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Public Safety Employees Association v. City of Fairbanks

Supreme Court of Alaska

June 15, 2018

PUBLIC SAFETY EMPLOYEES ASSOCIATION, AFSCME LOCAL 803, AFL-CIO, Appellants and Cross-Appellees,
v.
CITY OF FAIRBANKS, Appellee and Cross-Appellant, and ALASKA LABOR RELATIONS AGENCY, Appellee.

          Appeal from the Superior Court No. 4FA-15-02868 CI of the State of Alaska, Fourth Judicial District, Fairbanks, Michael P. McConahy, Judge.

          Molly C. Brown and Margaret Simonian, Dillon & Findley, P.C., Anchorage, for Appellants and Cross-Appellees.

          Paul J. Ewers, City Attorney, Fairbanks, for Appellee and Cross-Appellant.

          Notice of nonparticipation filed by Kimberly D. Rodgers, Assistant Attorney General, Anchorage, and Jahna Lindemuth, Attorney General, Juneau, for Appellee.

          Before: Stowers, Chief Justice, Winfree, Maassen, Bolger, and Carney, Justices.

          OPINION

          WINFREE, JUSTICE.

         I. INTRODUCTION

         This appeal requires us to decide whether a city council's reconsideration and ultimate rejection of a labor agreement constituted an unfair labor practice under Alaska's Public Employer Relations Act (the Act). An Alaska Labor Relations Agency (ALRA) panel concluded a violation occurred, and on appeal the superior court affirmed that ruling. But because the record does not support a finding of bad faith on the city's part, and because the failure to ratify the agreement alone cannot be a violation of the Act, we reverse the superior court's decision affirming the ALRA panel's ruling.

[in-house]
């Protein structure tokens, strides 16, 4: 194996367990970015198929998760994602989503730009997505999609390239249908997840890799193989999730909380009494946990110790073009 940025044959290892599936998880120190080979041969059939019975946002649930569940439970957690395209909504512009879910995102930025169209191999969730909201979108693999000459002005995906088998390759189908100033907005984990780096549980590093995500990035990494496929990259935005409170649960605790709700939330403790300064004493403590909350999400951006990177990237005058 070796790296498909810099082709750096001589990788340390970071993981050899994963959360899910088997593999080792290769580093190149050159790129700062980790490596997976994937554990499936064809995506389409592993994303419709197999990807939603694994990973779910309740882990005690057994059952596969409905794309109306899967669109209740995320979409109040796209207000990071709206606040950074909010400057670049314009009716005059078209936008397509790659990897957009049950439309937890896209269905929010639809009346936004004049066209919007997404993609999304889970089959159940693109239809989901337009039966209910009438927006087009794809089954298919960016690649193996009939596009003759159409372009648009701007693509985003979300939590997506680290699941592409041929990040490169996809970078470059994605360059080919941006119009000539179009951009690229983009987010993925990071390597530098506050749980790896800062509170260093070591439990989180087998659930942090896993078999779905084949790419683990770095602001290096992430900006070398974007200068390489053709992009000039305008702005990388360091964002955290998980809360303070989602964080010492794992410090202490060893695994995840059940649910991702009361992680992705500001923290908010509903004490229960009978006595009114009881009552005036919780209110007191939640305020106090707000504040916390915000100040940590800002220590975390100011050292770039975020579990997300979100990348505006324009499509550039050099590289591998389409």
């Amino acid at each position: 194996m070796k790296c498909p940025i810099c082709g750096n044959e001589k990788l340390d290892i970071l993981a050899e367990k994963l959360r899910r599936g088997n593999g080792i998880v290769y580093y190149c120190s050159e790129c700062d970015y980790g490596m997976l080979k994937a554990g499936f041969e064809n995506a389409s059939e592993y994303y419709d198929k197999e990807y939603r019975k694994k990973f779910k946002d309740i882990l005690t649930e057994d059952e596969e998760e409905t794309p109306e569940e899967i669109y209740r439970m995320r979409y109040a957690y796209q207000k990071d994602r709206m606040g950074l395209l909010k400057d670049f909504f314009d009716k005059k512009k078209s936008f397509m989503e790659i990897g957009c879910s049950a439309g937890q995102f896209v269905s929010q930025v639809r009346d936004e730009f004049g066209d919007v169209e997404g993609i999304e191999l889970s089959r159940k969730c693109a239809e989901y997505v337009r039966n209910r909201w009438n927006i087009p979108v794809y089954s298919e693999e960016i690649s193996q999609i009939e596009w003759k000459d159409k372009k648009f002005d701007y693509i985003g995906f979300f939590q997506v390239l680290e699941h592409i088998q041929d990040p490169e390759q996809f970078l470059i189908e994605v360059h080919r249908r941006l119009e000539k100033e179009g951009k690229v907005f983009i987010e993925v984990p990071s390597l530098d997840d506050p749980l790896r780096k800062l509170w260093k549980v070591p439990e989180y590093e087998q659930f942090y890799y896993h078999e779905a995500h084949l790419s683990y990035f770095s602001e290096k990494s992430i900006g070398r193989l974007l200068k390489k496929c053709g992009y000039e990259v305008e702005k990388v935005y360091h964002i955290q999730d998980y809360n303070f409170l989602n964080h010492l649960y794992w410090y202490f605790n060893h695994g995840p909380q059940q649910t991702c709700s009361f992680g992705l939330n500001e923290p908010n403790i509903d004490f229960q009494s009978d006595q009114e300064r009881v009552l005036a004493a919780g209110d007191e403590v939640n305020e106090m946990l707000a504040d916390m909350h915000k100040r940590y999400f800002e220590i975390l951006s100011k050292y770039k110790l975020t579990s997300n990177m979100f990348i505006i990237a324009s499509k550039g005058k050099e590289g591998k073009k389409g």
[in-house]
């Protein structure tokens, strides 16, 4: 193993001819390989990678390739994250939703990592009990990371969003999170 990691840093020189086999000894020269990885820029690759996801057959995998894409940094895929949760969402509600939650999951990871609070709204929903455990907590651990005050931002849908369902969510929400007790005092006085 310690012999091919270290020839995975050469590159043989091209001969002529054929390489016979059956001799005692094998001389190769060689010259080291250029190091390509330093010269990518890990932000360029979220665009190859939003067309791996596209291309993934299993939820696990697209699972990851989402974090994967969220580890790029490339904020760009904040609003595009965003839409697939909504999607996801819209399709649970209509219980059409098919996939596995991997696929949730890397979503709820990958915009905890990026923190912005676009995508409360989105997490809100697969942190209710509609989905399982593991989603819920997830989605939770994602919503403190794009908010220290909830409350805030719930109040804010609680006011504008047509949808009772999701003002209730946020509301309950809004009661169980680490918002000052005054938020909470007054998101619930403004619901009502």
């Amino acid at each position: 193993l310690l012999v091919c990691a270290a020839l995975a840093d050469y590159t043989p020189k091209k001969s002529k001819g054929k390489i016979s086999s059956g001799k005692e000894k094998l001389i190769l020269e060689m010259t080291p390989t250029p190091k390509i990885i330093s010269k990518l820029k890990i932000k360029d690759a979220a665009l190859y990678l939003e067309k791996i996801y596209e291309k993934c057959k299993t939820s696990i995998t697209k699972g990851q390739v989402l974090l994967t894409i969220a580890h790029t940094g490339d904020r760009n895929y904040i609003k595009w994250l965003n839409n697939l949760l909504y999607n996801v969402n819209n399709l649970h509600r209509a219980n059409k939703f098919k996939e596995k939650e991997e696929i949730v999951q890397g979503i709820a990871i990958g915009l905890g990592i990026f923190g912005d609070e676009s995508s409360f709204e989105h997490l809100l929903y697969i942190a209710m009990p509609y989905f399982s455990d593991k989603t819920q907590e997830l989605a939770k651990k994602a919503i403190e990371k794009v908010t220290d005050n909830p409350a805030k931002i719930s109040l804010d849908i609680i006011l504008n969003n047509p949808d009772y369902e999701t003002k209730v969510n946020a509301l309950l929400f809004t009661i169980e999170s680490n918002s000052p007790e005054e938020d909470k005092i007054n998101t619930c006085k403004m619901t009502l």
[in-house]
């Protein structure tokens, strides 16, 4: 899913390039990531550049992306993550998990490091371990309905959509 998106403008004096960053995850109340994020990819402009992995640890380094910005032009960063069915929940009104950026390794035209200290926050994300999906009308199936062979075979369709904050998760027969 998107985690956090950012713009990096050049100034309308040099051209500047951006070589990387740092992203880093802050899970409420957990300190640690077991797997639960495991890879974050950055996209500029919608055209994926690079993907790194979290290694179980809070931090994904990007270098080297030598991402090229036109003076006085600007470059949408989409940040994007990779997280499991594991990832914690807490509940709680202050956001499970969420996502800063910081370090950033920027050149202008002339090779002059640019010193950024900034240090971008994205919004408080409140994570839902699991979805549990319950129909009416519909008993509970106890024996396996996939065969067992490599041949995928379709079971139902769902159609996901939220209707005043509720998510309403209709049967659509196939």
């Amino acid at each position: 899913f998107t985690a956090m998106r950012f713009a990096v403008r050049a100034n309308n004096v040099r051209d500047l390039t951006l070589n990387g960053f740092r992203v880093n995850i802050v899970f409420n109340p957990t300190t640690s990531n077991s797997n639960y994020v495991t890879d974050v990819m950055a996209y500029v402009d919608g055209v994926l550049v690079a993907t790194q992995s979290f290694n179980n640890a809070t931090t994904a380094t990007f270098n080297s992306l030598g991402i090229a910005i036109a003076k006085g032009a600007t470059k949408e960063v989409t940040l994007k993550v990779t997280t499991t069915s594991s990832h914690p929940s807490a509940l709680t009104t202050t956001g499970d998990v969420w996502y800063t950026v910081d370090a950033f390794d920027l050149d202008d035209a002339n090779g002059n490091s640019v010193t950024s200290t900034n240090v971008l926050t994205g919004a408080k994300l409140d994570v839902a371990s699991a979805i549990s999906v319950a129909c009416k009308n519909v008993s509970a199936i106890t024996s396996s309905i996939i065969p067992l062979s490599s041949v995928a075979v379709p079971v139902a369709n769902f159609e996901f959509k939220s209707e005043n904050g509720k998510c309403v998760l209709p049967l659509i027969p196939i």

II. FACTS AND PROCEEDINGS

         A. Facts

         This case arises from disputed collective bargaining negotiations between City of Fairbanks and Public Safety Employees Association, AFSCME Local 803 (PSEA). PSEA is the labor representative for the City's police and dispatch employees.

         The City is governed by a home-rule charter vesting "executive and administrative power" in the mayor[1] and "all [other] powers" in the city council.[2] In 2013 the City and PSEA began negotiating a collective bargaining agreement for fiscal years 2014 through 2017. Then-Mayor John Eberhart was the lead negotiator for the City's bargaining team, [3] and PSEA was represented by its internally selected bargaining team.

         Mayor Eberhart and his bargaining team acted in concert with the city council during negotiations.[4] It is undisputed that negotiations could not move forward until the city council tentatively approved the City's bargaining position. During months of negotiations the City's bargaining team would reach tentative agreement on financial terms with PSEA and then would present those terms to the city council for tentative approval in executive session.